The 17 acres inside the Michigan Renaissance Festival? don't obey the rules of the outside world. Instead, they bring the 16th century back in vivid tapestry-color?and though the celebration only lasts a few short weeks, the festival has been a beloved local tradition for more than three decades, drawing more than 250,000 people each year.
Step through the gates, and explore recreated Renaissance-era buildings including stables and a castle. Nearby shops host more than 300 artisans, selling wares such as metal sculptures or lavish costumes. Tavern owners roast turkey legs over open flames, while entertainers continuously weave throughout the streets and perform on 17 themed stages. Comedy, music, and full-contact jousting unfolds to the delight of the crowd, which may even include Queen Elizabeth herself, assuming she remembers where she put her horse keys.
• For $12, you get one ticket for a reserved seat in the back three-quarters of the pavilion (a $19.50 before fees, or up to a $24.70 value online, including all Ticketmaster fees). • For $17, you get one VIP/Pit ticket for a reserved seat in the front quarter of the pavilion (a $25 value before fees, or up to a $35.35 value online, including all Ticketmaster fees).
As part of Meadow Brook Theatre's fourth annual children's series, the World Music Tour with Guy Louis embarks on a high-energy waltz around the globe. Without leaving the intimate, 500-seat theater, music fans journey from continent to continent alongside riff guru Guy Louis, whose instrumental prowess and vast knowledge of foreign tax codes help celebrate a variety of worldly cultures. Fast fretting draws out the differences and shared traits between European lutes, Indian sitars and tambouras, and modern electric guitars, and infectious beats take over in explorations of Native American and African percussion. Louis' animated performing style pulls young audiences into the action and motivates even the most bashful shadows to twist and shout.
Per its name, Royal Oak Taste Fest celebrates some of the best local cuisine as well as the chefs behind each food sample on offer. But that might be the only traditional thing about this event. The dishes here hail from the Middle East, Mexico, Italy, and just about everywhere in between. In some ways, it's a Taste of Everywhere?except Greenland, where people only ever eat ice.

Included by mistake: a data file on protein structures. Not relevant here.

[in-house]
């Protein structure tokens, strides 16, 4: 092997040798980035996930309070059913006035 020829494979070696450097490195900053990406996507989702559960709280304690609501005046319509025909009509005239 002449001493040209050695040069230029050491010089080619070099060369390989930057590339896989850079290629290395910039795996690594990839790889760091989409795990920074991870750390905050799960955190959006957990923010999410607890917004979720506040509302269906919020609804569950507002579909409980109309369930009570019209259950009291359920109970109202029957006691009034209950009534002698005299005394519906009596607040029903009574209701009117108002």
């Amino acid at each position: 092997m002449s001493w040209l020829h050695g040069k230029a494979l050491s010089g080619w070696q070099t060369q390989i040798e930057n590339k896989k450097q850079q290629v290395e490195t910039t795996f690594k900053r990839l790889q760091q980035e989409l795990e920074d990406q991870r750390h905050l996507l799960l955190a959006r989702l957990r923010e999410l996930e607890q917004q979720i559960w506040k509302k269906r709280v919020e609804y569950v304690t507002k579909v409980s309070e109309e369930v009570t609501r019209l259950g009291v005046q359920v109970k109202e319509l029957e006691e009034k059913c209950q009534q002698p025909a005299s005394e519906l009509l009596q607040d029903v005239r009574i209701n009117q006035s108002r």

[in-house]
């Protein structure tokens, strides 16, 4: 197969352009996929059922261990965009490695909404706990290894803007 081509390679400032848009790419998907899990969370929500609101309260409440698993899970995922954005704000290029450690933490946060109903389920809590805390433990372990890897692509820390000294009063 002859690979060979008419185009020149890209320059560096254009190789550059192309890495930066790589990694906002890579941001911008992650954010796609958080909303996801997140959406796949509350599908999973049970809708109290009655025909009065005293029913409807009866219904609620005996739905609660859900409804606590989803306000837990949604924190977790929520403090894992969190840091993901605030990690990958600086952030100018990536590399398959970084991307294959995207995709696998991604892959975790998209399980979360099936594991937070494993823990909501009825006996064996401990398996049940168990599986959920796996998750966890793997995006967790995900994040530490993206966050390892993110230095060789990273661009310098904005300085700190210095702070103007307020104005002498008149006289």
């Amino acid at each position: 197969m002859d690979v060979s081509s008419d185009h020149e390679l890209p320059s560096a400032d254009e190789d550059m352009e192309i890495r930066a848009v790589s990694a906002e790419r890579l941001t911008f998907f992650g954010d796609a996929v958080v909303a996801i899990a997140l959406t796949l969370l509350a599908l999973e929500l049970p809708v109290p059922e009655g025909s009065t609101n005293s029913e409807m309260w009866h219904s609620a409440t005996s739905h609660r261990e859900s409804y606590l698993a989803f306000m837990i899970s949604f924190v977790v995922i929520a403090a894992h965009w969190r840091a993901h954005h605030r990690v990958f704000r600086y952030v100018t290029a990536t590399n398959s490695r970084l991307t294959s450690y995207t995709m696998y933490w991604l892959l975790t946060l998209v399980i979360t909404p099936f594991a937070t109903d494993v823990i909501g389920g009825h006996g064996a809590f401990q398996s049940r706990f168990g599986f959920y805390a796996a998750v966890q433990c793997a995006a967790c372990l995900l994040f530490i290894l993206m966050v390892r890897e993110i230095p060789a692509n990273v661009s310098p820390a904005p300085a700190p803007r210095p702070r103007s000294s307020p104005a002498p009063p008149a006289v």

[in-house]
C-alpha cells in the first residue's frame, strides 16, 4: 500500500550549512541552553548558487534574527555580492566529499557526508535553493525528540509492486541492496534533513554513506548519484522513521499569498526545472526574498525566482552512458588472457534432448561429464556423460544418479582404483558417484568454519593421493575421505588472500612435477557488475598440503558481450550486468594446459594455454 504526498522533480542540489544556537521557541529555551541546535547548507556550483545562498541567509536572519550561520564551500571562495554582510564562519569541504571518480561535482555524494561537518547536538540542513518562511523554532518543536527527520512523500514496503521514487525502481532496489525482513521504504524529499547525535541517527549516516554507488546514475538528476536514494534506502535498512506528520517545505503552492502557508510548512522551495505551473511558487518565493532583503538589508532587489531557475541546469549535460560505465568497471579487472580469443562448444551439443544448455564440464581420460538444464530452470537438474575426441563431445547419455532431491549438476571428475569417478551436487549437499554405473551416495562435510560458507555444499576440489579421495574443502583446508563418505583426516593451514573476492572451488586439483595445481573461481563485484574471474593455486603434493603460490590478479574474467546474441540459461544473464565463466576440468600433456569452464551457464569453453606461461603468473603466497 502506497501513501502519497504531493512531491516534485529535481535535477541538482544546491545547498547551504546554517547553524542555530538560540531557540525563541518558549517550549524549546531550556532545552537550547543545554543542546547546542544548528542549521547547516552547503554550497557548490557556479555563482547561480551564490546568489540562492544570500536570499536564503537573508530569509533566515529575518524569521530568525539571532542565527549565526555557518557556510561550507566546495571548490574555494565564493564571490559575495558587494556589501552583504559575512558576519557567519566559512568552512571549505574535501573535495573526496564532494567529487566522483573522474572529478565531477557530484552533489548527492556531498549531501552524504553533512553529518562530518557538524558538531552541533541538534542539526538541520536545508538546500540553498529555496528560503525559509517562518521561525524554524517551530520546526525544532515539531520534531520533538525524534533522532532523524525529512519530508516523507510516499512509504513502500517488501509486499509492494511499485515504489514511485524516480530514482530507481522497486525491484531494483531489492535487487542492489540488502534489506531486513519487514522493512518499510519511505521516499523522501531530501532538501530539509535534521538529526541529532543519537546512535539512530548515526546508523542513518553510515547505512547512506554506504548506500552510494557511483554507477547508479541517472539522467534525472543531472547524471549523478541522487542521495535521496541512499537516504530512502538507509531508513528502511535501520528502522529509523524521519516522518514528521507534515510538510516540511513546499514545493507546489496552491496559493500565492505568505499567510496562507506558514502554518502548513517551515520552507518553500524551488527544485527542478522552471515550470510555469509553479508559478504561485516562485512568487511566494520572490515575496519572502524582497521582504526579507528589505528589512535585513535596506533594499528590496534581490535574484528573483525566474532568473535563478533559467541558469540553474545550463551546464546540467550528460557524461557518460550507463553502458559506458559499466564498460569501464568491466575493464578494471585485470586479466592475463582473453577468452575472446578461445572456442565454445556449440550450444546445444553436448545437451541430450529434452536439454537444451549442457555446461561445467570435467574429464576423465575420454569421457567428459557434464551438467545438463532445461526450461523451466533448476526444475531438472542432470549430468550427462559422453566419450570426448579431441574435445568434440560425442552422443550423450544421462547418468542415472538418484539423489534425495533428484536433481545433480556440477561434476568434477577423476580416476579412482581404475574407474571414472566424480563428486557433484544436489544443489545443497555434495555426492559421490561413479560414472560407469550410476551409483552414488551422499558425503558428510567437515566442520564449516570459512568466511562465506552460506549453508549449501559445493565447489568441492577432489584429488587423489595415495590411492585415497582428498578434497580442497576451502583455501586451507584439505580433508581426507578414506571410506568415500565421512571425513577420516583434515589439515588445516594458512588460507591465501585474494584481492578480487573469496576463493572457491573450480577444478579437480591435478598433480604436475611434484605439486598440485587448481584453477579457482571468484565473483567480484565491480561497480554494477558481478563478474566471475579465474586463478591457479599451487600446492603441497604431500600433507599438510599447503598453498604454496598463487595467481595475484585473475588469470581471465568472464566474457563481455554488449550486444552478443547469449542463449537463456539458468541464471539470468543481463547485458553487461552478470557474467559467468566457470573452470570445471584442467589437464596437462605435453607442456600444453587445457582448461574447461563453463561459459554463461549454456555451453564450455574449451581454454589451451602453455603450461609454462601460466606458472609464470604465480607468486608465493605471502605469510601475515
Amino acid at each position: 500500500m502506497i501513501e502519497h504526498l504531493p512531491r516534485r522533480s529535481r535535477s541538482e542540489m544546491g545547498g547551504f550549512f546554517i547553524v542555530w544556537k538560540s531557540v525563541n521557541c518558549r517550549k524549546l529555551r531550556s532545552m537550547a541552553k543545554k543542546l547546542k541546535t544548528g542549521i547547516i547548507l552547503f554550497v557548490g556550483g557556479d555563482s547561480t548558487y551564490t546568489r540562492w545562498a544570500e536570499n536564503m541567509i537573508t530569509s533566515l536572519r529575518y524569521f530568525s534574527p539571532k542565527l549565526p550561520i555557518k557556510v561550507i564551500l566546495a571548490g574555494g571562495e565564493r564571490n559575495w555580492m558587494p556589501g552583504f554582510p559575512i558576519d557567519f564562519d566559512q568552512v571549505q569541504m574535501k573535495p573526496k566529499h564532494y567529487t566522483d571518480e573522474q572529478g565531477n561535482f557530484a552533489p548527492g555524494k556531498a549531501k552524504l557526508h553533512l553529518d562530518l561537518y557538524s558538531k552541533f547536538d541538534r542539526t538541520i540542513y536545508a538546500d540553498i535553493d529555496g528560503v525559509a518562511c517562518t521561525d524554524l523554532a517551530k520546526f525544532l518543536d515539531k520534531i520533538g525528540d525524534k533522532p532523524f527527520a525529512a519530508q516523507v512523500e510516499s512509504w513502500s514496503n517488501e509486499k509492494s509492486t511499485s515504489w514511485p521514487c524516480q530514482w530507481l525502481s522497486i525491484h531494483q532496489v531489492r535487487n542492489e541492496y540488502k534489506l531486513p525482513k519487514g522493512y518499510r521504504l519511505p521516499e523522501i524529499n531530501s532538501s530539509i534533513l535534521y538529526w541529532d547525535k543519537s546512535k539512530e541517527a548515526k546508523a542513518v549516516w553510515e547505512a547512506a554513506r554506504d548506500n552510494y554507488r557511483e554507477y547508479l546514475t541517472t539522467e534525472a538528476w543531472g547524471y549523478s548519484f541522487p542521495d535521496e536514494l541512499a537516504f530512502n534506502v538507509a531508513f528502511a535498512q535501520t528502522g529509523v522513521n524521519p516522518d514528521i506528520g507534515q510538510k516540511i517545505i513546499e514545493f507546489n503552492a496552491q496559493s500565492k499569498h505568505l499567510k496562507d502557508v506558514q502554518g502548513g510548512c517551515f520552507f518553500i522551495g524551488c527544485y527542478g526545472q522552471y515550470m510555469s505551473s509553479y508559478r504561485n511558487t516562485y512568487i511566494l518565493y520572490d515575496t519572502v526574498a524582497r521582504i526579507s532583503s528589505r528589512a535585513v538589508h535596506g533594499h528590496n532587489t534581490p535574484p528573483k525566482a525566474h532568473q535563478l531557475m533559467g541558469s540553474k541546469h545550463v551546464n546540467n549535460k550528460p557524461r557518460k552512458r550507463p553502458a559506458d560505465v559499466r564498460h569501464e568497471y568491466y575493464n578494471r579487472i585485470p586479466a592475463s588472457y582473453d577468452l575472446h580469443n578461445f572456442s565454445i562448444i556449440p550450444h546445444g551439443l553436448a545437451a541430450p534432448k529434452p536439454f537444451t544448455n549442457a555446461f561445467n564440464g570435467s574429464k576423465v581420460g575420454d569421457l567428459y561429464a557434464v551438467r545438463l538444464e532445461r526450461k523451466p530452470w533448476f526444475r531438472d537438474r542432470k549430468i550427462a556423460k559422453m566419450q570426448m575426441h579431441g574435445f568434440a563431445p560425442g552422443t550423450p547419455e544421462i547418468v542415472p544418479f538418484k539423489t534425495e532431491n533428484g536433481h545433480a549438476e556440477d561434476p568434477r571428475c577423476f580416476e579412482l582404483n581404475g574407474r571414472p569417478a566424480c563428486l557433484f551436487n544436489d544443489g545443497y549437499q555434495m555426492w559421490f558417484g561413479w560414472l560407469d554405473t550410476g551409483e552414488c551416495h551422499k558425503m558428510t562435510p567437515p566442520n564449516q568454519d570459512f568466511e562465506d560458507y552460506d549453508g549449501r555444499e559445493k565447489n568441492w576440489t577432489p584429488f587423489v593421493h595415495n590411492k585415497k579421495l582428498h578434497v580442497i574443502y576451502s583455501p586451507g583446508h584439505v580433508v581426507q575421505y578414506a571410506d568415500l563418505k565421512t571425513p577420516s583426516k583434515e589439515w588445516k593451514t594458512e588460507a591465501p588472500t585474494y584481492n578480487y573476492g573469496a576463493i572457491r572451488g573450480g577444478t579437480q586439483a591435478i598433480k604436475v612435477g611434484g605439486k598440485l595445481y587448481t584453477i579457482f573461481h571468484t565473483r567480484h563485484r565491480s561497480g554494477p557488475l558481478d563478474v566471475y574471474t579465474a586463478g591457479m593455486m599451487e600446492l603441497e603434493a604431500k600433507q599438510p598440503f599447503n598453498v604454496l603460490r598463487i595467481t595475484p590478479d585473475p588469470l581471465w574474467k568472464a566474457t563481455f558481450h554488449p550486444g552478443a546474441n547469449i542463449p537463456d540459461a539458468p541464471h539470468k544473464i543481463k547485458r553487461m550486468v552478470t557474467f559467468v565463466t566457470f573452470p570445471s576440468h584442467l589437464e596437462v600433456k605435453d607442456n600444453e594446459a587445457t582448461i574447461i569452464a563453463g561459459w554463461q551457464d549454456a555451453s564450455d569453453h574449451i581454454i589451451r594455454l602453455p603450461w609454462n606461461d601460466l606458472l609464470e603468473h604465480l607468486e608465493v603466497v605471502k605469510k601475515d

The festival extends beyond food too, showcasing art from local retailers and crafters, as well as musicians whose live shows add the soundtrack to the day.
Birmingham’s Uptown Film Festival honors area filmmakers reaping the benefits of the Michigan Film Incentive, which—since it was passed in 2008—has stepped to the forefront of the film industry with the creation of more than 11,000 jobs. Comedies, dramas, and documentaries from the Mitten and beyond squeeze into the projector’s cylindrical glow at the Birmingham 8 and Birmingham Palladium 12 theaters, where several films will be debuting their Michigan premieres. Festive galas and postshow parties allow cinephiles to drop spec scripts in the drinks of their favorite filmmakers, each of whom longs for an award from a discerning crew of local professionals and film critics.
When baseball season starts for the Detroit Tigers, it's time to celebrate. And at The Opening Day Festival, fans do just that?for 13 hours. The festival starts at 9 a.m. and runs until 10 p.m. But don't worry, it never gets dull. An epic roster of DJs spins back-to-back sets, and fans can always refuel in a heated beer tent with a full bar and snacks. There's baseball too, of course, playing on an array of HDTV screens. Meanwhile, party buses ferry revelers to and from six different pubs throughout the city, resolving transit concerns more effectively than a single, perseverant dragon.